Status: Listed Grade II
Architect: William Robert Colton (1867-21)
Location: Horse Guards Parade, London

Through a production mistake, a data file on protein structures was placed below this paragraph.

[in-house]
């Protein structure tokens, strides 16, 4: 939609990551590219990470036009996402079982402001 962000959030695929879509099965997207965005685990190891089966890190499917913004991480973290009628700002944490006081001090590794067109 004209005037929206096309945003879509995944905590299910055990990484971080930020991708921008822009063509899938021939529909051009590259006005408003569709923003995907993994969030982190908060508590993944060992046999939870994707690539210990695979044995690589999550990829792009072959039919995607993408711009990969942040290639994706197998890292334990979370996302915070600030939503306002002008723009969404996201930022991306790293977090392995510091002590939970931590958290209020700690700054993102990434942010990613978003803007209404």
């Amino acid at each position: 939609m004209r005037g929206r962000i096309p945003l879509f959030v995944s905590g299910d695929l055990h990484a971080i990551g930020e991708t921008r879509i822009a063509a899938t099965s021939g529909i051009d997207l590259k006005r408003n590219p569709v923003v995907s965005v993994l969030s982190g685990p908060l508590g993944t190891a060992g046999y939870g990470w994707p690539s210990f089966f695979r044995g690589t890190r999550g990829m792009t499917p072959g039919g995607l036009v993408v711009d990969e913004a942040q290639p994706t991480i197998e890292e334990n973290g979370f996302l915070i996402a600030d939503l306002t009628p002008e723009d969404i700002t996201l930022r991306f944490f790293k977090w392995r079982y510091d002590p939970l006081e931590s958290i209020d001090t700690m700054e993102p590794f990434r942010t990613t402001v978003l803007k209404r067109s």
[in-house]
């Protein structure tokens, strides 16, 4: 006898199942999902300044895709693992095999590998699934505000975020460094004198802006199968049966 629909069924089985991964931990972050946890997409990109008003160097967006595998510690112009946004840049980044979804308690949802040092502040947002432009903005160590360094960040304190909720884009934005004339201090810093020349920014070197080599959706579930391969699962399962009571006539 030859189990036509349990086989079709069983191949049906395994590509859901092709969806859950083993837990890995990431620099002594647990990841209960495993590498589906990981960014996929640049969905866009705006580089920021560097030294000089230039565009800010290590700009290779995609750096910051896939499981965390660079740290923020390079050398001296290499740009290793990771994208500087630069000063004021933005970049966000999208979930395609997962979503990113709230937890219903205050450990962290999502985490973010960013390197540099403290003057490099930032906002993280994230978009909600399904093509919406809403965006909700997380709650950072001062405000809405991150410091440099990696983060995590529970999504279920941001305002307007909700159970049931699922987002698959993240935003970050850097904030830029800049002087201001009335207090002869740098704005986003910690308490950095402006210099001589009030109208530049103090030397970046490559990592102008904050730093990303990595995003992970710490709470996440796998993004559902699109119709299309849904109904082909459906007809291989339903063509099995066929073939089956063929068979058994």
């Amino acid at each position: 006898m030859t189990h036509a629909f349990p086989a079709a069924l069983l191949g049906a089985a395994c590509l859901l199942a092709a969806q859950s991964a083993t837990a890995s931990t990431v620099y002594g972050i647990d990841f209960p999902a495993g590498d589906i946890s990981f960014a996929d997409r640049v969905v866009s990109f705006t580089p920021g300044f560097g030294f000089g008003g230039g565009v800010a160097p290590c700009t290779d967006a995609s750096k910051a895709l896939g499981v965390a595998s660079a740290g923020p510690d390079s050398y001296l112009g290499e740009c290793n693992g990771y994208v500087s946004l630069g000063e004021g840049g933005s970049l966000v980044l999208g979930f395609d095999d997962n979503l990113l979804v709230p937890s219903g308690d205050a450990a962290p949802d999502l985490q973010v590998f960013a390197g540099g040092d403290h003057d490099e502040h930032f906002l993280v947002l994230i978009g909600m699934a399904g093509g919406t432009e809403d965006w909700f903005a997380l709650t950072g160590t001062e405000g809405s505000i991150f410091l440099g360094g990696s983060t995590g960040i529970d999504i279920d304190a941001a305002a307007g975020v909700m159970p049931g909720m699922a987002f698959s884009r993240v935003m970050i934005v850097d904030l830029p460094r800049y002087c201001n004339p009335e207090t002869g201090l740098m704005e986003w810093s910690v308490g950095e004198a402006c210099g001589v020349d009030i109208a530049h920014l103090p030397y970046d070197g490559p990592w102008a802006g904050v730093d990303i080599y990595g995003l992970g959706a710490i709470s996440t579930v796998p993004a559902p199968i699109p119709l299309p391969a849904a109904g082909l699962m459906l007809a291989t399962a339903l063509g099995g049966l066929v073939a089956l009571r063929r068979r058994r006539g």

The war memorials that were erected to the Anglo-Boer Wars in the UK represented the first ever mass raising of war memorials in this country. The scale was unprecedented: no previous war, even those of a similar scale such as the Crimea (1854-1857) and the Napoleonic Wars (1798-1815), resulted in such a popular and public expression. This one, which records the names of 1,078 dead, was unveiled by H.R.H Prince Arthur, Duke of Connaught on 20th July 1910. The plinth rests on a granite platform, with a curved back wall that has pillars at either end. Colton’s sculpture depicts a winged figure (peace), calming and controlling a horse (the spirit of war). The memorial was desecrated and parts of it quite badly damaged in the Peace Procession on 19th July 1919 – it had been boarded up for the duration of the procession, but the hoardings were ripped off by some of the marchers. It was restored in 1923. The National Archive contains a detailed and fascinating file on the memorial and its history (file 20/149). Colton was born in Paris, the son of an architect and came to England in 1870, where he studied at Lambeth School of Art under William Silver Frith. He was Professor of Sculpture at the Royal Academy Schools from 1907 to 1910 and from 1911 to 1912. Amongst his works is another Boer memorial in Worcester, commemorating local men who had fallen in both campaigns and a highly-acclaimed 1898 sculpture, The Girdle, a female nude in bronze, now housed by the Tate.
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